No surprises here: The defining characteristic of sticky rice is that it’s, well, sticky. Yes, this starchy white rice, commonly used in Asian cuisine, tends to clump together when cooked. It also has a mild sweetness to it, which is why it often makes an appearance in both savory dishes and rice-based desserts. Fun fact: Sticky rice will also work in a pinch for risotto if you don’t have arborio rice on hand.
5. Brown Rice
This type of whole grain rice is all the rage among the health-conscious these days—namely because of its impressive nutritional profile. Unlike the more refined white rice, brown rice contains both the bran and germ, making it a better source of fiber, as well as nutrients like magnesium, phosphorus and potassium. Although its flavor is a bit richer and nuttier, brown rice is actually quite versatile and can be used as a healthy alternative to white rice in nearly any scenario.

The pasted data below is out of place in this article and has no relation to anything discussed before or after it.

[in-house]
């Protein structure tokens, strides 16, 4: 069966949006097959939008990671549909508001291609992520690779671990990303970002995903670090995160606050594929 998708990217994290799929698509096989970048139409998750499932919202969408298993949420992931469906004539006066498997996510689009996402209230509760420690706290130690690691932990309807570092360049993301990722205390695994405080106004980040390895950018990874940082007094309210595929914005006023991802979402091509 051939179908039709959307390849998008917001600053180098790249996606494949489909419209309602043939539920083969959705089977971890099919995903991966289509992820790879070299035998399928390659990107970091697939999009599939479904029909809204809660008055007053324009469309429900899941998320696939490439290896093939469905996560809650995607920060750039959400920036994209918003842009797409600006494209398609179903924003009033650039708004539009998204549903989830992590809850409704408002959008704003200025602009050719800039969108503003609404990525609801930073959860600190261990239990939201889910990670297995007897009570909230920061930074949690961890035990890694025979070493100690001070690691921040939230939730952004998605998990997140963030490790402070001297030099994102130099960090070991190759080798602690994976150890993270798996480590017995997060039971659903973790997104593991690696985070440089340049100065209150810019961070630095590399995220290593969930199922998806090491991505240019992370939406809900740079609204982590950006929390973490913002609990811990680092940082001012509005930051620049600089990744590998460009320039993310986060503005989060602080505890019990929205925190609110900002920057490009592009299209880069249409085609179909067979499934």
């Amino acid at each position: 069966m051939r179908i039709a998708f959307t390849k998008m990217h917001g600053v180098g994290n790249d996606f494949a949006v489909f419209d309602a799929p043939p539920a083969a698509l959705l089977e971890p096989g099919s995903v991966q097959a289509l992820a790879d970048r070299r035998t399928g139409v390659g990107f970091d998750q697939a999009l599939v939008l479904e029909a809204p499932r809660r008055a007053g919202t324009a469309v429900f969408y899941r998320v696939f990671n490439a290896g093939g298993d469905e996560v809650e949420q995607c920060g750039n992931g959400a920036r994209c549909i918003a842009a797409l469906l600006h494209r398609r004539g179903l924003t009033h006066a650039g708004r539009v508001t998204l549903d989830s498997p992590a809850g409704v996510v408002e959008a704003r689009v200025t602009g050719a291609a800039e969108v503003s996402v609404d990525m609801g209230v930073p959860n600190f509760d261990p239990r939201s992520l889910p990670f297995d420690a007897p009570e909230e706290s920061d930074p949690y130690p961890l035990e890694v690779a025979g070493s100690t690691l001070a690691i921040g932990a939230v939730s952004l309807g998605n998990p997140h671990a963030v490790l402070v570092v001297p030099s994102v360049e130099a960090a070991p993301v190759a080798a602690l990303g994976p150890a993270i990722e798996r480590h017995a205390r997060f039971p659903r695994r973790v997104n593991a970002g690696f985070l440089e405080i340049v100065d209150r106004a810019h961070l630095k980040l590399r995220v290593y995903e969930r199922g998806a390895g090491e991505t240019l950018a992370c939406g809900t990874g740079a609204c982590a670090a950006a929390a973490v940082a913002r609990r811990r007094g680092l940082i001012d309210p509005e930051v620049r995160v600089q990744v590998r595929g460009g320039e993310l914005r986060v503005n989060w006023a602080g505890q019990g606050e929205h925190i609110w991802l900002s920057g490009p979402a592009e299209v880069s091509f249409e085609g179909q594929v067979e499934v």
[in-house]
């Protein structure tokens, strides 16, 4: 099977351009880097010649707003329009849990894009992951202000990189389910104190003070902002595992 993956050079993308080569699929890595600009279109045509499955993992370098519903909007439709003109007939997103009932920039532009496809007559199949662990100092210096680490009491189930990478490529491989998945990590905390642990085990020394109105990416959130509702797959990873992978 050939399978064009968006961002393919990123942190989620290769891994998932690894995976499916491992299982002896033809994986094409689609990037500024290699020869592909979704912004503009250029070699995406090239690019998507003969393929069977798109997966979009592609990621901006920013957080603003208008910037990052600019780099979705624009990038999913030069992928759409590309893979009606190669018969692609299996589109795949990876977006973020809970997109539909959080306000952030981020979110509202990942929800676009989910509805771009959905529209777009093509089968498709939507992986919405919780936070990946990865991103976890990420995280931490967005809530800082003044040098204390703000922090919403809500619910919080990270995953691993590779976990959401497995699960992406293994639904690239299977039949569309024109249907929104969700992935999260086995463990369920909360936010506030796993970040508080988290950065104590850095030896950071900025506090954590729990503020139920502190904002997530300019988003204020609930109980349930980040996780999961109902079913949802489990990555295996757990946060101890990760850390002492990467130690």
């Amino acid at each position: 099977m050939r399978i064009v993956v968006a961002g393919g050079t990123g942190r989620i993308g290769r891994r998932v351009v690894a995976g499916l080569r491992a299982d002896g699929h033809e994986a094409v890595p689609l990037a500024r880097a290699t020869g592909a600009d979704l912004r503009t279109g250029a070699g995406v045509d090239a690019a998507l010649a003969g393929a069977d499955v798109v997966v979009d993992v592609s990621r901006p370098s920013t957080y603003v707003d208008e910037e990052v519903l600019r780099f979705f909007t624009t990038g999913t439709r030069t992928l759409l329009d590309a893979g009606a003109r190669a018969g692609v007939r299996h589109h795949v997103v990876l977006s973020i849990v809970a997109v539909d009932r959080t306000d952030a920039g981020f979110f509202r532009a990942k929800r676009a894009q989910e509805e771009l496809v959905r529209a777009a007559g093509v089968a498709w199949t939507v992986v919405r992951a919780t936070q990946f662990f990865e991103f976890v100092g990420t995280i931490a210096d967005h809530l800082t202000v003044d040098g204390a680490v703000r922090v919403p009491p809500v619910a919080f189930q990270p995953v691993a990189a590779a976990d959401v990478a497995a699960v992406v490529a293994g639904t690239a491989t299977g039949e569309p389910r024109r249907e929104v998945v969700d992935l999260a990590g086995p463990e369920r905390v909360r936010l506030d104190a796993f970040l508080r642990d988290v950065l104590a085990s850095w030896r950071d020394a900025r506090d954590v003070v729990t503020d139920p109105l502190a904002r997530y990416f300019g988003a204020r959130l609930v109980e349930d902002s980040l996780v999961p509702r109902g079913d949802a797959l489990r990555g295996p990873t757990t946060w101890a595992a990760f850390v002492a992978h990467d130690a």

6. Carolina Rice
We’ve already covered jasmine and basmati rice, two distinct types of long grain white rice that originate in Asia; you can think of Carolina rice as their distant cousin, born and raised stateside. This type of white rice fits the long grain criteria (i.e., grains that are at least four times as long as they are wide) and is therefore similar to the aforementioned types in terms of its fluffy and not-so-starchy texture. However, Carolina rice is distinct in that, lacking the aromatic qualities of basmati and jasmine rice, it has a more neutral flavor profile. Nevertheless, it’s a go-to type of rice for pilafs and any other dish that benefits from grains that stay separate.
7. Wild Rice
Don’t be fooled by the name, friends—wild rice is actually not rice at all, but rather a grain that comes from semi-aquatic grass. That said, the misnomer is a mere technicality, given that wild rice cooks and tastes just like regular rice, and can be used for all the same purposes. What really sets wild rice apart is its nutritional profile: This relatively low-calorie “rice” contains just as much fiber as brown rice, but four times as much protein and an impressive amount of vitamins and minerals to boot. (It’s also a rich source of antioxidants.) In terms of how best to use it, wild rice will add dimension to any dish thanks to its chewy texture and grassy, smoky flavor. It can also be mixed in with other types of rice like jasmine or basmati (like in the image above).